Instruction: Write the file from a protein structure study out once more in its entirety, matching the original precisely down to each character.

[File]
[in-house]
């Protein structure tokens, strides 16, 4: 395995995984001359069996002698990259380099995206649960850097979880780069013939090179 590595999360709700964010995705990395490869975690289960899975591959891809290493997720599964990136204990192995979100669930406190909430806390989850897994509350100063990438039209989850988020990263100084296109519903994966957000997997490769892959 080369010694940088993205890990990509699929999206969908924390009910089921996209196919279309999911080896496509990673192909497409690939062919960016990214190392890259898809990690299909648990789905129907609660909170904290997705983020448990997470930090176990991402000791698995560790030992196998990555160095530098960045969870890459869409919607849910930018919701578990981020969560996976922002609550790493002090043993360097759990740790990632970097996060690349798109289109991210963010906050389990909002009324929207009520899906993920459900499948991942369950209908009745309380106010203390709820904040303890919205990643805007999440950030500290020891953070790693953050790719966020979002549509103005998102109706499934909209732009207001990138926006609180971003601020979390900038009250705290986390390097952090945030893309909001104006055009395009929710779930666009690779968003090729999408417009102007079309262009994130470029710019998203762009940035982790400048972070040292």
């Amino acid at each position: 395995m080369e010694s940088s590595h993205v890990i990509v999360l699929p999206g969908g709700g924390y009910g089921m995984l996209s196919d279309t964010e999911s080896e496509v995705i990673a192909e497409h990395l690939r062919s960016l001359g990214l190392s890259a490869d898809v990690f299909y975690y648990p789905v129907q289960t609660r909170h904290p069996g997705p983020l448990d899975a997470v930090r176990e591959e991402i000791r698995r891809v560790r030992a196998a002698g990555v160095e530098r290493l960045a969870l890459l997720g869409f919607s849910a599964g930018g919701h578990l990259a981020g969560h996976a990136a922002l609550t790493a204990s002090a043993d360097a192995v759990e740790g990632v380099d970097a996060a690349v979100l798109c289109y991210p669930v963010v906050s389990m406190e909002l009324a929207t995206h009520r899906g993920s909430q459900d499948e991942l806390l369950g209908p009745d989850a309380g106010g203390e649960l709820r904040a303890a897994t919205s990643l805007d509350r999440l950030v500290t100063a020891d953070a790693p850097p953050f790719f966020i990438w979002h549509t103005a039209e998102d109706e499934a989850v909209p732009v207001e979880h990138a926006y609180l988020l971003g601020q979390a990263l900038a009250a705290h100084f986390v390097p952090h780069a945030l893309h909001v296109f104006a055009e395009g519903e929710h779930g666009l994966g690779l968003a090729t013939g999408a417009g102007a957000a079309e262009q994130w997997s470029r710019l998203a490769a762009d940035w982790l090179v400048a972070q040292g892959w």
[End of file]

[in-house]
């Protein structure tokens, strides 16, 4: 395995995984001359069996002698990259380099995206649960850097979880780069013939090179 590595999360709700964010995705990395490869975690289960899975591959891809290493997720599964990136204990192995979100669930406190909430806390989850897994509350100063990438039209989850988020990263100084296109519903994966957000997997490769892959 080369010694940088993205890990990509699929999206969908924390009910089921996209196919279309999911080896496509990673192909497409690939062919960016990214190392890259898809990690299909648990789905129907609660909170904290997705983020448990997470930090176990991402000791698995560790030992196998990555160095530098960045969870890459869409919607849910930018919701578990981020969560996976922002609550790493002090043993360097759990740790990632970097996060690349798109289109991210963010906050389990909002009324929207009520899906993920459900499948991942369950209908009745309380106010203390709820904040303890919205990643805007999440950030500290020891953070790693953050790719966020979002549509103005998102109706499934909209732009207001990138926006609180971003601020979390900038009250705290986390390097952090945030893309909001104006055009395009929710779930666009690779968003090729999408417009102007079309262009994130470029710019998203762009940035982790400048972070040292």
């Amino acid at each position: 395995m080369e010694s940088s590595h993205v890990i990509v999360l699929p999206g969908g709700g924390y009910g089921m995984l996209s196919d279309t964010e999911s080896e496509v995705i990673a192909e497409h990395l690939r062919s960016l001359g990214l190392s890259a490869d898809v990690f299909y975690y648990p789905v129907q289960t609660r909170h904290p069996g997705p983020l448990d899975a997470v930090r176990e591959e991402i000791r698995r891809v560790r030992a196998a002698g990555v160095e530098r290493l960045a969870l890459l997720g869409f919607s849910a599964g930018g919701h578990l990259a981020g969560h996976a990136a922002l609550t790493a204990s002090a043993d360097a192995v759990e740790g990632v380099d970097a996060a690349v979100l798109c289109y991210p669930v963010v906050s389990m406190e909002l009324a929207t995206h009520r899906g993920s909430q459900d499948e991942l806390l369950g209908p009745d989850a309380g106010g203390e649960l709820r904040a303890a897994t919205s990643l805007d509350r999440l950030v500290t100063a020891d953070a790693p850097p953050f790719f966020i990438w979002h549509t103005a039209e998102d109706e499934a989850v909209p732009v207001e979880h990138a926006y609180l988020l971003g601020q979390a990263l900038a009250a705290h100084f986390v390097p952090h780069a945030l893309h909001v296109f104006a055009e395009g519903e929710h779930g666009l994966g690779l968003a090729t013939g999408a417009g102007a957000a079309e262009q994130w997997s470029r710019l998203a490769a762009d940035w982790l090179v400048a972070q040292g892959w």